In the Loop

News and views from across Mayo Clinic

November 13, 2014

Madelaine’s Mission

By In the Loop


Madelaine Stoen could have moved on to living the carefree life of a typical 9-year-old after a long and courageous battle with rhabdomyosarcoma. But that, we've discovered, simply isn't her style. As you may recall, Madelaine gained some unexpected fame and good fortune after Oprah Winfrey and Simon Cowell caught wind of her story. Madelaine was fighting a "rare and aggressive cancerous tumor of the muscles." As the Stoens shared their story on Oprah's show, Cowell walked on stage and handed the family a personal check for the balance of their home mortgage so Amy and Randy Stoen could worry less about money and focus on taking care of Madelaine.

In turn, young Madelaine found her own ways to give back. She donated 10 inches of her own hair to a local Locks of Love cancer benefit and began making and selling bracelets to help raise money for cancer research. The Rochester Post-Bulletin and KAAL-TV report that young Madelaine continues her giving ways, recently spearheading a fundraiser at her Blooming Prairie (Minnesota) Elementary School to help buy books for patients at Mayo Clinic Children's Center, where she spent so much time. "I wanted to give back to the Mayo Clinic so they don't run out of books," she tells the P-B.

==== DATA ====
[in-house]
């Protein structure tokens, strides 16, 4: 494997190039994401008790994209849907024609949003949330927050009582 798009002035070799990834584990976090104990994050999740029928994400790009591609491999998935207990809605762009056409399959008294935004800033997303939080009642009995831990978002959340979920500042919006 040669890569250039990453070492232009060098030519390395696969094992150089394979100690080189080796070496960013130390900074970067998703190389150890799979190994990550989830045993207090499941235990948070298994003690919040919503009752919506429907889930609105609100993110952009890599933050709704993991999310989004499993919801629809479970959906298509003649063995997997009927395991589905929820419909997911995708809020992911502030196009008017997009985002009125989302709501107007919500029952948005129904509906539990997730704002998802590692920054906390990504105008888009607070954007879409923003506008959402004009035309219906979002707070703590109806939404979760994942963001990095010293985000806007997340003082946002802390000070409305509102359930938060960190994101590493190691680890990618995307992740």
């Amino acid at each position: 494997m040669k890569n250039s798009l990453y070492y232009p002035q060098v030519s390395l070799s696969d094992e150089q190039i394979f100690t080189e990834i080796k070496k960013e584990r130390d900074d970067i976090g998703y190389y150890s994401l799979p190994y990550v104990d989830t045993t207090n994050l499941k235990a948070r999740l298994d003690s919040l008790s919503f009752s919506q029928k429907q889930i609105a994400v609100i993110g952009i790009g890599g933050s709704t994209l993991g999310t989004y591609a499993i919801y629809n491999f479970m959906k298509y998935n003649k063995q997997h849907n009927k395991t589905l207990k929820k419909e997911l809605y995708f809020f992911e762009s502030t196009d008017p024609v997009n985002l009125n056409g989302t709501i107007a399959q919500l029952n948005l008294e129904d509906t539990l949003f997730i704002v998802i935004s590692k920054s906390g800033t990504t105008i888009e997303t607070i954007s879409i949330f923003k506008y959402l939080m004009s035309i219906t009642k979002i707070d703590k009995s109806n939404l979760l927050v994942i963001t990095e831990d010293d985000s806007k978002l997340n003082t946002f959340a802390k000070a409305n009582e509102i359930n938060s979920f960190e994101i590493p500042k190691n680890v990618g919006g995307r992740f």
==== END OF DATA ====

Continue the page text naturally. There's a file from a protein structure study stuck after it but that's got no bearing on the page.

Amy Stoen, tells KAAL-TV that Madelaine wants other kids to experience the same kind of mental break and distraction that the books (handed out by Mayo volunteers) gave to her. "Every time we come up here she gets a book, and it's awesome, because that would take her mind off of what was coming next -- going through the corridor, seeing the doctor, hearing the news," Amy says. "She would concentrate on her book."

To raise money for the books, the P-B reports, the school's staff "put out buckets for loose change" with the words "Madelaine's Mission" on them. That loose change piled up to more than $1,000 -- enough to buy 230 new books for the Children's Center. One of Madelaine's friends made more than 300 bookmarks to go with them. Amy Stoen tells the P-B the whole school pitched in. "It's wonderful that these kids are giving back to kids that they don't even know," she says. "And it's the Mayo Clinic. Who knows how many kids come from all over the world, all over the United States? These kids are making a huge impact in the United States, in the world."

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Tags: Community, Mayo Clinic Children's Center, Patient Stories, Rhabdomyosarcoma

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